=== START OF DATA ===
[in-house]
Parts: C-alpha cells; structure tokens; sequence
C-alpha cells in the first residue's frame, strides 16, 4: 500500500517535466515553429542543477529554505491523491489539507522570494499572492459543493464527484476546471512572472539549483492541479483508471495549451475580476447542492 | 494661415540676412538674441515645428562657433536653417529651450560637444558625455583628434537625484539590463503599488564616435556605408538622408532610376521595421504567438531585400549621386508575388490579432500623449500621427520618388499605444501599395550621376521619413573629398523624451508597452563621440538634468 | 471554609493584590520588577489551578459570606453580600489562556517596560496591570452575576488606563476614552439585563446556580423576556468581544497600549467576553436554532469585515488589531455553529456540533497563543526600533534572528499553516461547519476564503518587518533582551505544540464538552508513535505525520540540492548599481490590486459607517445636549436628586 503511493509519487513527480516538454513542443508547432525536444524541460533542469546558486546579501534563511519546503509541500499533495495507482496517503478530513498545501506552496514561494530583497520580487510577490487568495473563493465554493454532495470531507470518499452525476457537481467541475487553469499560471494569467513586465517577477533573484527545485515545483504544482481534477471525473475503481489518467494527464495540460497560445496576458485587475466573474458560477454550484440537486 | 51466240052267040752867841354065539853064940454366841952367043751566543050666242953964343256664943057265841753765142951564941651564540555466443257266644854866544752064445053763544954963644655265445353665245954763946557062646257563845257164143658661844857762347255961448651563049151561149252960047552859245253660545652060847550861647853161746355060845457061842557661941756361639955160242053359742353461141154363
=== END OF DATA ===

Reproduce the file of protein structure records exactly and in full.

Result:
[in-house]
Parts: C-alpha cells; structure tokens; sequence
C-alpha cells in the first residue's frame, strides 16, 4: 500500500517535466515553429542543477529554505491523491489539507522570494499572492459543493464527484476546471512572472539549483492541479483508471495549451475580476447542492 | 494661415540676412538674441515645428562657433536653417529651450560637444558625455583628434537625484539590463503599488564616435556605408538622408532610376521595421504567438531585400549621386508575388490579432500623449500621427520618388499605444501599395550621376521619413573629398523624451508597452563621440538634468 | 471554609493584590520588577489551578459570606453580600489562556517596560496591570452575576488606563476614552439585563446556580423576556468581544497600549467576553436554532469585515488589531455553529456540533497563543526600533534572528499553516461547519476564503518587518533582551505544540464538552508513535505525520540540492548599481490590486459607517445636549436628586 503511493509519487513527480516538454513542443508547432525536444524541460533542469546558486546579501534563511519546503509541500499533495495507482496517503478530513498545501506552496514561494530583497520580487510577490487568495473563493465554493454532495470531507470518499452525476457537481467541475487553469499560471494569467513586465517577477533573484527545485515545483504544482481534477471525473475503481489518467494527464495540460497560445496576458485587475466573474458560477454550484440537486 | 51466240052267040752867841354065539853064940454366841952367043751566543050666242953964343256664943057265841753765142951564941651564540555466443257266644854866544752064445053763544954963644655265445353665245954763946557062646257563845257164143658661844857762347255961448651563049151561149252960047552859245253660545652060847550861647853161746355060845457061842557661941756361639955160242053359742353461141154363